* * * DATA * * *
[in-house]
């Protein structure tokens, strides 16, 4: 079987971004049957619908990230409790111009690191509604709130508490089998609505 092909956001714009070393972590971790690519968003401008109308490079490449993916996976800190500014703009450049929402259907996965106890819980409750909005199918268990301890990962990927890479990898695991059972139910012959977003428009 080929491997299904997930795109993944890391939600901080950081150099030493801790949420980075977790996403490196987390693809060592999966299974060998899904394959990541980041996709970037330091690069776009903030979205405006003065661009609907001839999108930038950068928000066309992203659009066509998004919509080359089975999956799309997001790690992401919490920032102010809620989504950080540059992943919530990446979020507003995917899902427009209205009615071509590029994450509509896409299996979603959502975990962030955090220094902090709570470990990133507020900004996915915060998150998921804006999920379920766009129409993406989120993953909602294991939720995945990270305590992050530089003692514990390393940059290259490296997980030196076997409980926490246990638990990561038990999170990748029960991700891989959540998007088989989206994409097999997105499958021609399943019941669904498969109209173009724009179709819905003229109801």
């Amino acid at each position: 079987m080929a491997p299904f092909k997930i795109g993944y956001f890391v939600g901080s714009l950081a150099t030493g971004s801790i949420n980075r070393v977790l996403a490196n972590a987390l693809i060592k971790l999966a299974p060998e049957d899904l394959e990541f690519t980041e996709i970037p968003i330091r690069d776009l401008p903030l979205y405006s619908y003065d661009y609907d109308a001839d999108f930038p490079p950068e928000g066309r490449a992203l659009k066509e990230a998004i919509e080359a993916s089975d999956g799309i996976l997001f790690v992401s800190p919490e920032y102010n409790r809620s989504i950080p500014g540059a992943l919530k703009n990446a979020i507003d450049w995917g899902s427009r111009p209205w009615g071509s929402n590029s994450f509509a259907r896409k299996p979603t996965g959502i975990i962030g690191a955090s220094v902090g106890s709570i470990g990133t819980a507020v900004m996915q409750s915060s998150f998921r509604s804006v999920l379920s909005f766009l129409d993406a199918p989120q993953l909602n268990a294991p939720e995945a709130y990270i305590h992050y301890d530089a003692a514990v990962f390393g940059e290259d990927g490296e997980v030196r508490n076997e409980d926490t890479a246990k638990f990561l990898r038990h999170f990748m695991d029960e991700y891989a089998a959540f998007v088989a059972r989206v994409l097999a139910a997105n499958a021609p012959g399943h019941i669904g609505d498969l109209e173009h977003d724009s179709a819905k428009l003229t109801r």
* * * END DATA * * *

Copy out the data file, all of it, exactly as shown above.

[in-house]
């Protein structure tokens, strides 16, 4: 079987971004049957619908990230409790111009690191509604709130508490089998609505 092909956001714009070393972590971790690519968003401008109308490079490449993916996976800190500014703009450049929402259907996965106890819980409750909005199918268990301890990962990927890479990898695991059972139910012959977003428009 080929491997299904997930795109993944890391939600901080950081150099030493801790949420980075977790996403490196987390693809060592999966299974060998899904394959990541980041996709970037330091690069776009903030979205405006003065661009609907001839999108930038950068928000066309992203659009066509998004919509080359089975999956799309997001790690992401919490920032102010809620989504950080540059992943919530990446979020507003995917899902427009209205009615071509590029994450509509896409299996979603959502975990962030955090220094902090709570470990990133507020900004996915915060998150998921804006999920379920766009129409993406989120993953909602294991939720995945990270305590992050530089003692514990390393940059290259490296997980030196076997409980926490246990638990990561038990999170990748029960991700891989959540998007088989989206994409097999997105499958021609399943019941669904498969109209173009724009179709819905003229109801």
């Amino acid at each position: 079987m080929a491997p299904f092909k997930i795109g993944y956001f890391v939600g901080s714009l950081a150099t030493g971004s801790i949420n980075r070393v977790l996403a490196n972590a987390l693809i060592k971790l999966a299974p060998e049957d899904l394959e990541f690519t980041e996709i970037p968003i330091r690069d776009l401008p903030l979205y405006s619908y003065d661009y609907d109308a001839d999108f930038p490079p950068e928000g066309r490449a992203l659009k066509e990230a998004i919509e080359a993916s089975d999956g799309i996976l997001f790690v992401s800190p919490e920032y102010n409790r809620s989504i950080p500014g540059a992943l919530k703009n990446a979020i507003d450049w995917g899902s427009r111009p209205w009615g071509s929402n590029s994450f509509a259907r896409k299996p979603t996965g959502i975990i962030g690191a955090s220094v902090g106890s709570i470990g990133t819980a507020v900004m996915q409750s915060s998150f998921r509604s804006v999920l379920s909005f766009l129409d993406a199918p989120q993953l909602n268990a294991p939720e995945a709130y990270i305590h992050y301890d530089a003692a514990v990962f390393g940059e290259d990927g490296e997980v030196r508490n076997e409980d926490t890479a246990k638990f990561l990898r038990h999170f990748m695991d029960e991700y891989a089998a959540f998007v088989a059972r989206v994409l097999a139910a997105n499958a021609p012959g399943h019941i669904g609505d498969l109209e173009h977003d724009s179709a819905k428009l003229t109801r």